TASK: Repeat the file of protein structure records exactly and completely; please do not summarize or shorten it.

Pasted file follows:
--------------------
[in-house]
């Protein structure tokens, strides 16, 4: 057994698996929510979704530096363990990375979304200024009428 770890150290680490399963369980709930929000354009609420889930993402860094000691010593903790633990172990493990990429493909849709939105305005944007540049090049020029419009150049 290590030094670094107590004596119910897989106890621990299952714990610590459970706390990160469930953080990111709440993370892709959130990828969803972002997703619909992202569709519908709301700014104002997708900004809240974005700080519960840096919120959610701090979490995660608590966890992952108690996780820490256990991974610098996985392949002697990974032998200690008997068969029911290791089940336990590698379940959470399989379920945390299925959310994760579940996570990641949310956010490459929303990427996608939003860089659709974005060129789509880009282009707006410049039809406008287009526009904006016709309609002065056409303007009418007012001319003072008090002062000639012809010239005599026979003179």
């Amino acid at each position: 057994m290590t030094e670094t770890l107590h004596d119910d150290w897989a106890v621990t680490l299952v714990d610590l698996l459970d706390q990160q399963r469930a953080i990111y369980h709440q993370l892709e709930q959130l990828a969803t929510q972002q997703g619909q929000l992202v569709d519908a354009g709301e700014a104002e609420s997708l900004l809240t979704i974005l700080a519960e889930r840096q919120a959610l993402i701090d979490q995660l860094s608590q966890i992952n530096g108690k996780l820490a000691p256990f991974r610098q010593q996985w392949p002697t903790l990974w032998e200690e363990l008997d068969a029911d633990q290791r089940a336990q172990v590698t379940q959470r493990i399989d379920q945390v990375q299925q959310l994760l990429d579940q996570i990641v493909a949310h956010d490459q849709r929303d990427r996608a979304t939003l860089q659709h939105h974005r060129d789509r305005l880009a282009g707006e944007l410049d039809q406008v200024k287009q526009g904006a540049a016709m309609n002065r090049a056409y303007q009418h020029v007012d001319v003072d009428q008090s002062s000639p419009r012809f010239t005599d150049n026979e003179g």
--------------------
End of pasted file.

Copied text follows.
[in-house]
């Protein structure tokens, strides 16, 4: 057994698996929510979704530096363990990375979304200024009428 770890150290680490399963369980709930929000354009609420889930993402860094000691010593903790633990172990493990990429493909849709939105305005944007540049090049020029419009150049 290590030094670094107590004596119910897989106890621990299952714990610590459970706390990160469930953080990111709440993370892709959130990828969803972002997703619909992202569709519908709301700014104002997708900004809240974005700080519960840096919120959610701090979490995660608590966890992952108690996780820490256990991974610098996985392949002697990974032998200690008997068969029911290791089940336990590698379940959470399989379920945390299925959310994760579940996570990641949310956010490459929303990427996608939003860089659709974005060129789509880009282009707006410049039809406008287009526009904006016709309609002065056409303007009418007012001319003072008090002062000639012809010239005599026979003179």
């Amino acid at each position: 057994m290590t030094e670094t770890l107590h004596d119910d150290w897989a106890v621990t680490l299952v714990d610590l698996l459970d706390q990160q399963r469930a953080i990111y369980h709440q993370l892709e709930q959130l990828a969803t929510q972002q997703g619909q929000l992202v569709d519908a354009g709301e700014a104002e609420s997708l900004l809240t979704i974005l700080a519960e889930r840096q919120a959610l993402i701090d979490q995660l860094s608590q966890i992952n530096g108690k996780l820490a000691p256990f991974r610098q010593q996985w392949p002697t903790l990974w032998e200690e363990l008997d068969a029911d633990q290791r089940a336990q172990v590698t379940q959470r493990i399989d379920q945390v990375q299925q959310l994760l990429d579940q996570i990641v493909a949310h956010d490459q849709r929303d990427r996608a979304t939003l860089q659709h939105h974005r060129d789509r305005l880009a282009g707006e944007l410049d039809q406008v200024k287009q526009g904006a540049a016709m309609n002065r090049a056409y303007q009418h020029v007012d001319v003072d009428q008090s002062s000639p419009r012809f010239t005599d150049n026979e003179g």